The town of Orrington, Maine has one ACO on the payroll. Until September 10, that ACO was Carla Damon, who was reportedly on the job for many years. She resigned in lieu of being voted out by the town’s selectmen after receiving a summons for animal cruelty.
Responding to a complaint about the conditions of Damon’s herd of ten goats, an animal welfare agent with the state gave her a list of items requiring immediate attention on September 3. One of the items was a requirement to have a vet examine the herd within five days. Since one of those five days was a holiday and since there is a shortage of vets in the area according to Damon, she thought it was unlikely she’d be able to arrange a visit.
Damon frequently volunteered at events to educate the public about small livestock husbandry. Presumably one of the responsibilities she explained to people was the importance of having an established relationship with a vet, which is often helpful when emergencies arise which require immediate veterinary care. I don’t know if Damon had a relationship with a vet for her pets but it doesn’t sound like it.
At issue with the animal welfare agent were some housing deficiencies and the care of three particular goats:
“There was a long list of things that needed to be corrected, some structural things and some complaints about lack of care and lack of feeding because I had two that were a little on the thin side, but they were older goats that had been bred every year,” Damon said in a telephone interview.
One goat was 16 years old and the other 13, she said. Another goat had a slight nasal discharge that could have been treated with an antibiotic.
Could have but wasn’t, apparently. The other seven goats were described by Damon as “fat, healthy and sassy.”
So maybe no regular vet and maybe it might be hard to get one over a holiday weekend so – what to do? Instead of getting on the phone and trying to get a vet to see the goats, perhaps explaining that she’s the town ACO and would really appreciate being worked in on short notice as a professional courtesy, and/or asking the state inspector for an extension (“I couldn’t get a vet visit before the 8th but I have one scheduled for the 9th, can you work with me?”) or taking three seconds to think up any other reasonable thing, Damon came up with this plan:
“So I looked at the animal welfare person and said, ‘So, I do have the right — and correct me if I’m wrong — to destroy my own animals because if I destroy my animals, there is no longer a problem?’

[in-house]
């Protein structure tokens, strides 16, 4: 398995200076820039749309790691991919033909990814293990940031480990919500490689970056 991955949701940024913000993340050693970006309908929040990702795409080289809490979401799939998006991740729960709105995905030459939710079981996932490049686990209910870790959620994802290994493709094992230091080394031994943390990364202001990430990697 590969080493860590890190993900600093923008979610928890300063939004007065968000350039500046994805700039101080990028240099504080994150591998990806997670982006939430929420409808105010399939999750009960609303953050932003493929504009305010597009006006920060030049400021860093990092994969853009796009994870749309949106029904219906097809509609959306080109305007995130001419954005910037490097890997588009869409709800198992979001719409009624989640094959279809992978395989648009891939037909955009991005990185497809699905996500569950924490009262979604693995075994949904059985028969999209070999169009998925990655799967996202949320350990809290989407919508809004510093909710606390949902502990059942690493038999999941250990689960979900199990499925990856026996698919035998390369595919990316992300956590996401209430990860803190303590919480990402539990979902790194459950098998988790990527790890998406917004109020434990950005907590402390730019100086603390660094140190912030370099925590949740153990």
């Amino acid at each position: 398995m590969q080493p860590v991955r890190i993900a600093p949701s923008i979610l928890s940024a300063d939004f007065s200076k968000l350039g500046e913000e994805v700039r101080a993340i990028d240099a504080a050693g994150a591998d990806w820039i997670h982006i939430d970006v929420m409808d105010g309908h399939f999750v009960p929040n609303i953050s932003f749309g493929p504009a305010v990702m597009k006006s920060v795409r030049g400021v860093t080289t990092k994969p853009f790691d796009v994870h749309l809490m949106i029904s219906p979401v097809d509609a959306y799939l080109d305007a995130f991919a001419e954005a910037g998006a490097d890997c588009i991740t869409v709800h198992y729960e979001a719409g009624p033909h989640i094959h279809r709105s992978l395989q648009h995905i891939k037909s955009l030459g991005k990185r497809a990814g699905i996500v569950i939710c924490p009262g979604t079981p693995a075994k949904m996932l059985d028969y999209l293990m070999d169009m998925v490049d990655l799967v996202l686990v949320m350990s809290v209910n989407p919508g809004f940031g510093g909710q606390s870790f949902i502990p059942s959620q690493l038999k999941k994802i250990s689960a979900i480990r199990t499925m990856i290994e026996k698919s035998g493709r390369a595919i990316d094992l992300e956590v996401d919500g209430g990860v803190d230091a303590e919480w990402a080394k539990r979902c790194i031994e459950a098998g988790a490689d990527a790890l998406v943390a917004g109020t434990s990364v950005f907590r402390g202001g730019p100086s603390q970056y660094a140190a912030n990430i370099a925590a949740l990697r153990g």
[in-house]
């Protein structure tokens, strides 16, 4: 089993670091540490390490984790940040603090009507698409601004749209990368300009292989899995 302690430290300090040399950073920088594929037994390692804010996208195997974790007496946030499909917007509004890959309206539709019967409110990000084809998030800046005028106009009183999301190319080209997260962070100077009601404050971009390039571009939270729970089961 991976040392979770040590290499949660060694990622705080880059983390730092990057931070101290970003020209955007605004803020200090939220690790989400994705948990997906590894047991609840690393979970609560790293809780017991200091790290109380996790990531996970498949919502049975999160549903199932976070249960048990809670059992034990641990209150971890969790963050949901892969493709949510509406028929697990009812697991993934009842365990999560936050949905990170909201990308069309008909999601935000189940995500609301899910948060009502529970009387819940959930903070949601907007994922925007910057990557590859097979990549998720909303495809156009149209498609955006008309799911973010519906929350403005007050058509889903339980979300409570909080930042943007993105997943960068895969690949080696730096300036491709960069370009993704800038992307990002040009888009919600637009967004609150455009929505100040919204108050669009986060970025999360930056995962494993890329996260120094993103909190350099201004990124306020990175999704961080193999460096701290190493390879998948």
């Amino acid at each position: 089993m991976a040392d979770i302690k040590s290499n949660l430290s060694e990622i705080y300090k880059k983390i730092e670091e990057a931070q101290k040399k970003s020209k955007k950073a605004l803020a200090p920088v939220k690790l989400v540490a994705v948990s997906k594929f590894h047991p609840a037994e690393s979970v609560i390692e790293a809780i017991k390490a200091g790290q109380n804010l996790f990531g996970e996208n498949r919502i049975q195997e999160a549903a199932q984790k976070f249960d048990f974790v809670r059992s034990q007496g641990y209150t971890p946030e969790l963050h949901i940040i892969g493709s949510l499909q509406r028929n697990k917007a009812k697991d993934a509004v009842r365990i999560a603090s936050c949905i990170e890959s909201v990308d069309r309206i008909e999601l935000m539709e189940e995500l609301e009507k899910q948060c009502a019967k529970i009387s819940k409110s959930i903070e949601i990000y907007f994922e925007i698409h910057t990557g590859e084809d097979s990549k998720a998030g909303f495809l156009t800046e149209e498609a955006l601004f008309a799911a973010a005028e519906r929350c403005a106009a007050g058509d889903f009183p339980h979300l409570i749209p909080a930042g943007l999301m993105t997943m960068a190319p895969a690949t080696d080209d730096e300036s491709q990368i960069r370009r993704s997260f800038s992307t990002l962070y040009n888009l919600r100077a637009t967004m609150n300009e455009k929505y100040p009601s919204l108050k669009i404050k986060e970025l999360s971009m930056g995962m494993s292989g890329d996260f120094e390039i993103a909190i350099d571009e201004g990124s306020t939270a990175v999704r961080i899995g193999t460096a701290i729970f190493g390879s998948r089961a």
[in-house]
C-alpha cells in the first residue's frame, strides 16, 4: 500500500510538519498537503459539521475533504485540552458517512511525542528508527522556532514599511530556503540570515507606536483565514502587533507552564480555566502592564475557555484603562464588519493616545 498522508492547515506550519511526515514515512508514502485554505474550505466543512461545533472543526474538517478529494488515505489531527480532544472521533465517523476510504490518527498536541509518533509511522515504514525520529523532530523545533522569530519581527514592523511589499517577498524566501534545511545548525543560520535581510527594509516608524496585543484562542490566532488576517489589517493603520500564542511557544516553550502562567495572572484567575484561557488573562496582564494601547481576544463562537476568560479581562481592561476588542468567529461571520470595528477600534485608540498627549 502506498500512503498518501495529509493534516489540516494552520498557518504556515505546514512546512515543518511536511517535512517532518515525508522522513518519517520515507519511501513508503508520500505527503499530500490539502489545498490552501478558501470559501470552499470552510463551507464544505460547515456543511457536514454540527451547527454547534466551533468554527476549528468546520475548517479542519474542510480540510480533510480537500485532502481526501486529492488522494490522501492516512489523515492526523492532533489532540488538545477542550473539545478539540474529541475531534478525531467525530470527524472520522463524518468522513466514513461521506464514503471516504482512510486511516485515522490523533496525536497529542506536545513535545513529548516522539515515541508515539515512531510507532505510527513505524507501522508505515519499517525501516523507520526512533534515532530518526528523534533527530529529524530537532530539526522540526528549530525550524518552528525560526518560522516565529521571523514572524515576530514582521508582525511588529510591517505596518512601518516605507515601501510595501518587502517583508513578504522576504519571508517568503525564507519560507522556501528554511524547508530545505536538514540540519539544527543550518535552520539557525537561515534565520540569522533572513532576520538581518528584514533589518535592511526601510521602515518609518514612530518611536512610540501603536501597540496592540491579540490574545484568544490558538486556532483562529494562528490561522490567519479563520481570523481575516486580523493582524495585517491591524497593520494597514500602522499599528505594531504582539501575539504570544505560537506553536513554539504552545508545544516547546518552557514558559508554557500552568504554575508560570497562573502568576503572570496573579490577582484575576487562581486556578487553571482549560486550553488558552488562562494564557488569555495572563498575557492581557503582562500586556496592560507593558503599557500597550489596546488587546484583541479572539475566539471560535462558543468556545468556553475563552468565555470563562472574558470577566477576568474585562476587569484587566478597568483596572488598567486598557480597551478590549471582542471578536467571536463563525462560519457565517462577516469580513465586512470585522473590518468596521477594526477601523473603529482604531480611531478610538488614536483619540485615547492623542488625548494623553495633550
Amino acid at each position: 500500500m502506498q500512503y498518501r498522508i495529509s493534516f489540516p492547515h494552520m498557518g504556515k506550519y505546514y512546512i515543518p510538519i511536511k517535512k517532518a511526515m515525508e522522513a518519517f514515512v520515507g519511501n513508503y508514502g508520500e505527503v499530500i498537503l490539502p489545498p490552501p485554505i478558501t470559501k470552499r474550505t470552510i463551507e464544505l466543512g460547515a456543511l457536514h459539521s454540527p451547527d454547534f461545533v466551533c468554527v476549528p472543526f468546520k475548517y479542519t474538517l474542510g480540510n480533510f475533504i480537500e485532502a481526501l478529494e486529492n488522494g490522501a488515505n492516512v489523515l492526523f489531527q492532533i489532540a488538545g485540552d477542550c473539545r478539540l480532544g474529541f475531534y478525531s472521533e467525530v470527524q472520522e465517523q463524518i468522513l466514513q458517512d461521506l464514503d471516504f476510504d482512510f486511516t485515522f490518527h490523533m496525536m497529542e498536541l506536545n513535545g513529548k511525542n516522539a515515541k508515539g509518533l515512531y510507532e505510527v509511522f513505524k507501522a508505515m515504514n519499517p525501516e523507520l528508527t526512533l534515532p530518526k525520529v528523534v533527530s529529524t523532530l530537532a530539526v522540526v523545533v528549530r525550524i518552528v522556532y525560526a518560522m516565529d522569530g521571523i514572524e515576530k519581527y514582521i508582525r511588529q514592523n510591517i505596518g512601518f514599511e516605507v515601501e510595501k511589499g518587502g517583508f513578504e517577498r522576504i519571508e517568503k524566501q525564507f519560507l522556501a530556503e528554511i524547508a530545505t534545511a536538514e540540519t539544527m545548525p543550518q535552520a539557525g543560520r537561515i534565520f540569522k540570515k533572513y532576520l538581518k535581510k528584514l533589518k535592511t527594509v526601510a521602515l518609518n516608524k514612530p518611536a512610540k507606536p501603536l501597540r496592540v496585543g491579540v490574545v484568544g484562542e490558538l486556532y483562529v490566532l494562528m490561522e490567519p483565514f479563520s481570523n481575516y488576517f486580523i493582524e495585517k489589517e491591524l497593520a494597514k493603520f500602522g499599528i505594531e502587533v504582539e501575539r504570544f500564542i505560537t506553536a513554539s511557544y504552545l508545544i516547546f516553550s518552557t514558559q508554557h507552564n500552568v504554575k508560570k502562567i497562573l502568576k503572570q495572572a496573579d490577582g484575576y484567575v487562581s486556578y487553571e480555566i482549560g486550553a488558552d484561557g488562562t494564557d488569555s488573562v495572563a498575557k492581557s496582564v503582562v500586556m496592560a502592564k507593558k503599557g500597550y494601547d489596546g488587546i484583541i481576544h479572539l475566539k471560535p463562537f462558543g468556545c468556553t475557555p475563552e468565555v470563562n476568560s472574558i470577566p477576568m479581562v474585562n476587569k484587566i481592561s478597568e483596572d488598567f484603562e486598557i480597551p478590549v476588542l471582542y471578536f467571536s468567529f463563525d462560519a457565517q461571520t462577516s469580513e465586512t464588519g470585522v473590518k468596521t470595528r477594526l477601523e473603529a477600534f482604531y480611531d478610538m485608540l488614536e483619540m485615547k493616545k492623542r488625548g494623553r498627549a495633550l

The state inspector reportedly agreed that Damon had the right to kill the goats.
“So it was with a heavy heart that I chose to put down animals that I brought into this world because a lot of them, I helped deliver,” she said[.]
Damon said she would have preferred to have the goats processed for meat but she was unable to find an opening before late December.
Some of the goats were buried and others became coyote bait, she said.
Damon says she “sat down and bawled” after killing her pets. Whom she cradled at birth. Whom she would have liked to eat. Whom she left to rot as coyote bait.
Regarding the town’s request for her resignation:
She said that she was asked to leave the post “because of things that went on in my own personal life regarding the goats. They do not feel it looks kosher for an animal control officer to be reported and to possibly be facing animal cruelty charges, regardless of the fact that they were my own personal animals.”
Uh, regardless? I was thinking especially because. The town’s enforcer of animal cruelty statutes thinks she should be above the law apparently.
“I feel that what I had to do to my own animals should not reflect upon how I treated other people’s animals in my line of work as far as being the animal control officer,” she said.
So I see on your resume that you have had your parental rights terminated for beating your kids but you believe you’d be a good fit for our daycare center?
The parting shot:
Now that she has lost her job, she might have to downsize her flock of 16 chickens, she said.
And by downsize, I assume she means
rehoming to greener pastures something awful.
The last AC call that Damon appears to have responded to is a bizarre and tragic bite report involving a man who hanged a ten month old puppy after Damon left his home then called her back to come pick up the body. The incident was later reported to the sheriff by another resident of the home, not Damon. I can’t help but wonder what counsel she offered in that case.
Damon is scheduled to appear in court on October 15 on the animal cruelty summons (the same date the puppy hanger is set to appear). She has not been charged for killing her pets. The town of Orrington is currently looking for a new ACO and having police officers perform those duties in the interim.
(Thanks Clarice for sending me this story.)